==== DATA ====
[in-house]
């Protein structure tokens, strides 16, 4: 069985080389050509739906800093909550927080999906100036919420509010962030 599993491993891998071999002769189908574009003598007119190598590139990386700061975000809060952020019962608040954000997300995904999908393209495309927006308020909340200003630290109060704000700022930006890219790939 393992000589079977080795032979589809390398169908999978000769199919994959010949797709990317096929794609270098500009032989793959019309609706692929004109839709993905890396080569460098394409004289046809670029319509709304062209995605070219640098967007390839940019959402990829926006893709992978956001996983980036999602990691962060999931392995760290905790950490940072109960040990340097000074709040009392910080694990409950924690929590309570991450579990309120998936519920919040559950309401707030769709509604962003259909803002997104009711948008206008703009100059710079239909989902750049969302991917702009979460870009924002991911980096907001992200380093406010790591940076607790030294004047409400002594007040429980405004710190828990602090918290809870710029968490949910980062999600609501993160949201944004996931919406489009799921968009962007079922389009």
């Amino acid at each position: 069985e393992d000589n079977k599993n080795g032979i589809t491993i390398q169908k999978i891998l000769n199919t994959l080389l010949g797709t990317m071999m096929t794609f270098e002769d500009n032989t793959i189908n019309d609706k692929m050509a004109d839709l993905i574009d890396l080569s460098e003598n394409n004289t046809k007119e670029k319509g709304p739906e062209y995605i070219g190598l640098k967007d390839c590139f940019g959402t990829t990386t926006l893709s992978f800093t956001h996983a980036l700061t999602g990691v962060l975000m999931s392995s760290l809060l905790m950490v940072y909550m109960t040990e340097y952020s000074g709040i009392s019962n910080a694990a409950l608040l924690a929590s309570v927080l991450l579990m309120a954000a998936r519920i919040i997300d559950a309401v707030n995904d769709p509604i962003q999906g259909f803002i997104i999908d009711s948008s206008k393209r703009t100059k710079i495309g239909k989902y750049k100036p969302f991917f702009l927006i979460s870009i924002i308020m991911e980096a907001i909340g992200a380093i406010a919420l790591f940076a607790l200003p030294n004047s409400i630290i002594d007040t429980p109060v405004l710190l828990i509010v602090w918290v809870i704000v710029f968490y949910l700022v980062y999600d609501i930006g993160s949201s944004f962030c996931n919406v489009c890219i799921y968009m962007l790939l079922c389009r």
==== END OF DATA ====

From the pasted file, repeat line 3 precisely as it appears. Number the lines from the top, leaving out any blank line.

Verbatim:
């Amino acid at each position: 069985e393992d000589n079977k599993n080795g032979i589809t491993i390398q169908k999978i891998l000769n199919t994959l080389l010949g797709t990317m071999m096929t794609f270098e002769d500009n032989t793959i189908n019309d609706k692929m050509a004109d839709l993905i574009d890396l080569s460098e003598n394409n004289t046809k007119e670029k319509g709304p739906e062209y995605i070219g190598l640098k967007d390839c590139f940019g959402t990829t990386t926006l893709s992978f800093t956001h996983a980036l700061t999602g990691v962060l975000m999931s392995s760290l809060l905790m950490v940072y909550m109960t040990e340097y952020s000074g709040i009392s019962n910080a694990a409950l608040l924690a929590s309570v927080l991450l579990m309120a954000a998936r519920i919040i997300d559950a309401v707030n995904d769709p509604i962003q999906g259909f803002i997104i999908d009711s948008s206008k393209r703009t100059k710079i495309g239909k989902y750049k100036p969302f991917f702009l927006i979460s870009i924002i308020m991911e980096a907001i909340g992200a380093i406010a919420l790591f940076a607790l200003p030294n004047s409400i630290i002594d007040t429980p109060v405004l710190l828990i509010v602090w918290v809870i704000v710029f968490y949910l700022v980062y999600d609501i930006g993160s949201s944004f962030c996931n919406v489009c890219i799921y968009m962007l790939l079922c389009r």